“‘Count’ Me In”
by Scott Mantz

“You Can Count on Me”
Laura Linney, Mark Ruffalo
Directed by Kenneth Lonergan

Hold me tight! Laura Linney gives a gripping performance in “You Can Count on Me”

If good things come in small packages, then Kenneth Lonergan’s “You Can Count on Me” is one mighty good thing. Despite the lack of so-called A-list “talent” and flashy special effects, the film still manages to pack a more genuine emotional wallop than just about anything to come out of the Hollywood hit machine in ages. Thanks to a great script and top-notch acting, “You Can Count on Me” delivers the goods and turns out to be one of the most touching and memorable movie experiences of the year.

After a devastating car crash kills their parents, Samantha “Sammy” Prescott (Laura Linney) and her brother Terry (Mark Ruffalo) grow up and grow apart. These days, Sammy is a single mother working as a bank loan officer in her hometown, while Terry wanders the country in a doped-out stupor and can’t seem to get his act together. Terry pays Sammy an unexpected visit, and she learns quickly why she lost contact with her irresponsible, trouble-making brother in the first place. During their brief time together, Sammy and Terry try to accept their differences, but they also learn that while you may not be able to pick your family, family is all you have.

There aren’t too many movies that capture the conflict of sibling relationships as realistically as “You Can Count on Me.” The film is all about acceptance, redemption, and forgiveness. Or better yet, the film plays out like that famous Alcoholics Anonymous prayer, which goes “God grant me the serenity to accept the things I cannot change, the courage to change the things I can, and above all, the wisdom to know the difference.” In this case, there isn’t a whole lot that Sammy and Terry can do to change each other, so they just have to accept each other for who they are, faults and all.

Laura Linney may be best known as Jim Carrey’s faux wife from “The Truman Show,” but thanks to her spectacular performance in “You Can Count on Me,” that’s about to change. Like Renee Zellweger in “Nurse Betty,” she proves that she can easily display a gamut of emotions, and in one of the film’s best scenes–following a passionate romp with her very stuffy (and very married) boss–she does it all in just a few seconds. It’s an exhilarating moment–one that any actress would kill for, and one that is sure to be practiced in acting classes alongside anything that Tennessee Williams ever came up with.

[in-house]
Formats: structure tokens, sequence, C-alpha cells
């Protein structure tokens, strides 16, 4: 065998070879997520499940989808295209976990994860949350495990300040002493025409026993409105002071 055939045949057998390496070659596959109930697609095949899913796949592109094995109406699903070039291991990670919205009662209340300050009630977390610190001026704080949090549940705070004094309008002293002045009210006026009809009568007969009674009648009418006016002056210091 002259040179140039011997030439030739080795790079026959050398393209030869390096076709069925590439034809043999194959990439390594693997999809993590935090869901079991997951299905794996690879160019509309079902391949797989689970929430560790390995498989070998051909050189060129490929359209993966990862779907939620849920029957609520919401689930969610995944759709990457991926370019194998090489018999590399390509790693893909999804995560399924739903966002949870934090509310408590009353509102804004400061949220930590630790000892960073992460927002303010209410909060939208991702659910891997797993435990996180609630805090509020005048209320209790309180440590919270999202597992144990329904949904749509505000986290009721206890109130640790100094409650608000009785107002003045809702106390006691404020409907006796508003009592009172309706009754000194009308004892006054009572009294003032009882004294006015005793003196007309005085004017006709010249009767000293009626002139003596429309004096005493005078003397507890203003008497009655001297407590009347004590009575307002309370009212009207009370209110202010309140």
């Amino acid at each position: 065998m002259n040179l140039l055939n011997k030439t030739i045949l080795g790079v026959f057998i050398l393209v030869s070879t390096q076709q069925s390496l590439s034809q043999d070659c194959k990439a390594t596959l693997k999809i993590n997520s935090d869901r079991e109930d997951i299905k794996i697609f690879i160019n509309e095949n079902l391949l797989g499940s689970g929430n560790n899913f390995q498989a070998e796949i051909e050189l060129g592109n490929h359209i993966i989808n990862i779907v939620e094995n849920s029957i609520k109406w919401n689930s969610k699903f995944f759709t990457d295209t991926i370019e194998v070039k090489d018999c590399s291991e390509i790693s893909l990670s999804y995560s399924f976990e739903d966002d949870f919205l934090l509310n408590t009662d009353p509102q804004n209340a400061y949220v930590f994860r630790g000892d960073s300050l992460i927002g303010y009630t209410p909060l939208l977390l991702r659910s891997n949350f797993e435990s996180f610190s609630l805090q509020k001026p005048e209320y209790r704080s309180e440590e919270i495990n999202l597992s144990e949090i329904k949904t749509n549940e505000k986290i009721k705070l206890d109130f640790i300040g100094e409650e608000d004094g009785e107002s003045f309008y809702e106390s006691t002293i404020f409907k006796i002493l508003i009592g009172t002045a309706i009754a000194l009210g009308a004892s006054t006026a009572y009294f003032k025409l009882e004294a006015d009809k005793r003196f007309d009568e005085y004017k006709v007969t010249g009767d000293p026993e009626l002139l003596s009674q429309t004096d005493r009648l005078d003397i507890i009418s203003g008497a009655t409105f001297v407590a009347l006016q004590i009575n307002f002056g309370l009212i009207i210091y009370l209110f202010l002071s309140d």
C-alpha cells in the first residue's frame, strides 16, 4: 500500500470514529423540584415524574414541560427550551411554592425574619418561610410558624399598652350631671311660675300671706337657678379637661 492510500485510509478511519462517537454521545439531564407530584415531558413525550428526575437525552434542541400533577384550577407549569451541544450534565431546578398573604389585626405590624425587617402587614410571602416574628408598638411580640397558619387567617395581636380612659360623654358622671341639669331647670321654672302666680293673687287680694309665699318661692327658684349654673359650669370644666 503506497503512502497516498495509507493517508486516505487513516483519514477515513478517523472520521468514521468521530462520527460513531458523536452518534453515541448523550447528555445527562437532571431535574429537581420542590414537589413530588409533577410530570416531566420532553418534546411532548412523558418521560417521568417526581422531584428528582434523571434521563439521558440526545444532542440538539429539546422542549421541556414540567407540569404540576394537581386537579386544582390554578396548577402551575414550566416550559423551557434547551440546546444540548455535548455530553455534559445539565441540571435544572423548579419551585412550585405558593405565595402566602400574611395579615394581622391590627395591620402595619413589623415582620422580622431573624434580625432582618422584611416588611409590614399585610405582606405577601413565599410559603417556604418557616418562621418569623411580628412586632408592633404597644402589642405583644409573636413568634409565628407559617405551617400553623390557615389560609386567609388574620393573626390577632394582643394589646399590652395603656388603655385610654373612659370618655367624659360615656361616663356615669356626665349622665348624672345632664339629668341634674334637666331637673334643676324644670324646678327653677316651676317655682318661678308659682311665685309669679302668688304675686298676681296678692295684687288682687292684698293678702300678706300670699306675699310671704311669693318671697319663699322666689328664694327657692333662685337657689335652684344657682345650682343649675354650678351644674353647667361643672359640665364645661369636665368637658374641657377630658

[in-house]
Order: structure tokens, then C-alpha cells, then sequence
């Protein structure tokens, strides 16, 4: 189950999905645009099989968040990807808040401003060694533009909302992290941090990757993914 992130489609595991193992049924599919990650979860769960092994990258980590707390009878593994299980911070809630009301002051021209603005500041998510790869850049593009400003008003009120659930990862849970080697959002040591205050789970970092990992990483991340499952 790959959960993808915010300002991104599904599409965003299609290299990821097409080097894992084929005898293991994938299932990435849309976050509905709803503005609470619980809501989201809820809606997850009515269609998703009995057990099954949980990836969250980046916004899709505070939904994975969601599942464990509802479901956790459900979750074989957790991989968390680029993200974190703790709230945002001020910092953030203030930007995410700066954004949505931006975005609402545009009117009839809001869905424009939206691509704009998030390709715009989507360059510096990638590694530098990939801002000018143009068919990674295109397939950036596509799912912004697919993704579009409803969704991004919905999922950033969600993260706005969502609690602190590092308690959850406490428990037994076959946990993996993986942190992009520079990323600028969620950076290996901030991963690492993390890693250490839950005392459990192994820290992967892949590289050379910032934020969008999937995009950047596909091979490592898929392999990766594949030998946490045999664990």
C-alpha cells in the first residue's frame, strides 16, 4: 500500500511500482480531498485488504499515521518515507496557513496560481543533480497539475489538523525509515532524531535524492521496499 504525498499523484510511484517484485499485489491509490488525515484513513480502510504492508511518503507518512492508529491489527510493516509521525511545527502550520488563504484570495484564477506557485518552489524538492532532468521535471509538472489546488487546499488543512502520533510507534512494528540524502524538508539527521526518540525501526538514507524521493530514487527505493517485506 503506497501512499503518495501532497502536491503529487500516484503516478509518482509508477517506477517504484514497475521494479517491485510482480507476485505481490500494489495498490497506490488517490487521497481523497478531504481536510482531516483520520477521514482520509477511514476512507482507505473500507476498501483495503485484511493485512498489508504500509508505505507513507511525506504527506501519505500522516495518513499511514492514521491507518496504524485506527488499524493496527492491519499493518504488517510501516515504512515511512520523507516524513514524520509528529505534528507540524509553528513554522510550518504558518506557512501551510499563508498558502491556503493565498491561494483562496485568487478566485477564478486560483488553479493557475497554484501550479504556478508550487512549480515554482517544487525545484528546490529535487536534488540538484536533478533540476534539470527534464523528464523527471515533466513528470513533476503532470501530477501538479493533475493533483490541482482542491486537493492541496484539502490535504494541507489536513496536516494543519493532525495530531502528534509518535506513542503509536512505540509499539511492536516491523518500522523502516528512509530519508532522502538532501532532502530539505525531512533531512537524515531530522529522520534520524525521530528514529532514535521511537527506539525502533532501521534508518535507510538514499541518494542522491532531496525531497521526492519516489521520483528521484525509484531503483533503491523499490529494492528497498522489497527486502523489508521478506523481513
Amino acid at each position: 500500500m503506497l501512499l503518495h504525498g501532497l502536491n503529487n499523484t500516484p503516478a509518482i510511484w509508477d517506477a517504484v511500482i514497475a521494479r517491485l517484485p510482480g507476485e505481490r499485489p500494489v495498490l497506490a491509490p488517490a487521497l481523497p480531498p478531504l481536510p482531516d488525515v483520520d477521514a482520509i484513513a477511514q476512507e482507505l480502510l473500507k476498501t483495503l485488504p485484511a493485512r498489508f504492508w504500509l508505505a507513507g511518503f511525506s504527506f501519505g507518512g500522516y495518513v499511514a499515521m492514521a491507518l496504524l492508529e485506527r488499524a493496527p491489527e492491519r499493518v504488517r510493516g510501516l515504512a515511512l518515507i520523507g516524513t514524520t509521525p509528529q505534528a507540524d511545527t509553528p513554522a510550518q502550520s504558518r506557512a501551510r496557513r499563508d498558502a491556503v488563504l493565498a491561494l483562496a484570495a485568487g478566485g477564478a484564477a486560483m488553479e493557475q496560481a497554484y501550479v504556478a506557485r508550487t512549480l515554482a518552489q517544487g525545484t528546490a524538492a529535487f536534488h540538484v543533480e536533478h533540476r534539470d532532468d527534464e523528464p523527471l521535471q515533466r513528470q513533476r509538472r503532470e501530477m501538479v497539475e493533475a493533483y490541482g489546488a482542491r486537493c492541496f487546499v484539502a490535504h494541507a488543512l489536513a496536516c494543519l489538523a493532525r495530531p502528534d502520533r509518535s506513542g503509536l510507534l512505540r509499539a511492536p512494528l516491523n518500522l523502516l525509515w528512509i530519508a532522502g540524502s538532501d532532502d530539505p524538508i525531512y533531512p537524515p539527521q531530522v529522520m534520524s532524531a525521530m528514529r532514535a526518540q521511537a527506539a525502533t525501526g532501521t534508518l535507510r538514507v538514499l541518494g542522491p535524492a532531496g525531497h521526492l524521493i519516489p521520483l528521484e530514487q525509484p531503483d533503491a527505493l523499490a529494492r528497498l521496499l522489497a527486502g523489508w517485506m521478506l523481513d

Complimenting Linney in every sense of the word is Mark Ruffalo. He has the rugged macho appeal of a “Streetcar”-ish Marlon Brando, but he balances it out with a reckless sensitivity that keeps you guessing what he’s going to do next. Sure, he means well, but his trouble-making nature is further proof that sometimes you just can’t change a leopard’s spots.

Rounding out the cast are Rory Culkin (as in Macaulay’s brother), who plays Linney’s smart-ass, wise-beyond-his-years son with incredible talent (what is it with this family?), while Matthew Broderick, in a role not that far removed from his conniving teacher from “Election,” plays Linney’s anal-retentive boss with frustrating narrow-mindedness (one look at him, and you know he voted for Bush).

“You Can Count on Me” may simply be a slice-of-life film, but, oh, what a delicious slice it is! By sticking close to the basics about writing, about acting, and most of all, about relationships, Kenneth Lonergan has written and directed a perfect little film that is so true-to-life, you would swear it was about you. And you know what? It probably is.